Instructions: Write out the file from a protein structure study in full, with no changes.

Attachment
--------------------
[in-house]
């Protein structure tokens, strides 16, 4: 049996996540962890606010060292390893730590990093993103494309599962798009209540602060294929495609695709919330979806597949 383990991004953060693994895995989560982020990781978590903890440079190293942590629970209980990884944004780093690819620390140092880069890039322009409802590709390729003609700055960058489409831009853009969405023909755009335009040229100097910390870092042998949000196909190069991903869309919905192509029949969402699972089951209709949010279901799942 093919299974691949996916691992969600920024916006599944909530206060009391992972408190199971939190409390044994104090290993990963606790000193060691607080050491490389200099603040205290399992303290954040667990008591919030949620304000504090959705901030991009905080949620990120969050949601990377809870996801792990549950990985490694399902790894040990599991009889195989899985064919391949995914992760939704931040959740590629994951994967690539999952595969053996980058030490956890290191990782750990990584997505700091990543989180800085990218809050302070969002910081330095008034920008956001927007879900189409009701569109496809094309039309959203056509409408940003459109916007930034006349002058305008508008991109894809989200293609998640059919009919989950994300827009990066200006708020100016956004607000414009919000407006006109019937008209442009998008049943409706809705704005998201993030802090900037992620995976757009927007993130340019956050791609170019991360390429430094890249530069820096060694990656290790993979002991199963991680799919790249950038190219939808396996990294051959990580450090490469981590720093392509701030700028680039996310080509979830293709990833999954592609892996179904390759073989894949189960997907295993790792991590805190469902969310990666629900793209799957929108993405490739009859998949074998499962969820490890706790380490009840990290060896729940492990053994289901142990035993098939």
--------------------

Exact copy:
[in-house]
């Protein structure tokens, strides 16, 4: 049996996540962890606010060292390893730590990093993103494309599962798009209540602060294929495609695709919330979806597949 383990991004953060693994895995989560982020990781978590903890440079190293942590629970209980990884944004780093690819620390140092880069890039322009409802590709390729003609700055960058489409831009853009969405023909755009335009040229100097910390870092042998949000196909190069991903869309919905192509029949969402699972089951209709949010279901799942 093919299974691949996916691992969600920024916006599944909530206060009391992972408190199971939190409390044994104090290993990963606790000193060691607080050491490389200099603040205290399992303290954040667990008591919030949620304000504090959705901030991009905080949620990120969050949601990377809870996801792990549950990985490694399902790894040990599991009889195989899985064919391949995914992760939704931040959740590629994951994967690539999952595969053996980058030490956890290191990782750990990584997505700091990543989180800085990218809050302070969002910081330095008034920008956001927007879900189409009701569109496809094309039309959203056509409408940003459109916007930034006349002058305008508008991109894809989200293609998640059919009919989950994300827009990066200006708020100016956004607000414009919000407006006109019937008209442009998008049943409706809705704005998201993030802090900037992620995976757009927007993130340019956050791609170019991360390429430094890249530069820096060694990656290790993979002991199963991680799919790249950038190219939808396996990294051959990580450090490469981590720093392509701030700028680039996310080509979830293709990833999954592609892996179904390759073989894949189960997907295993790792991590805190469902969310990666629900793209799957929108993405490739009859998949074998499962969820490890706790380490009840990290060896729940492990053994289901142990035993098939």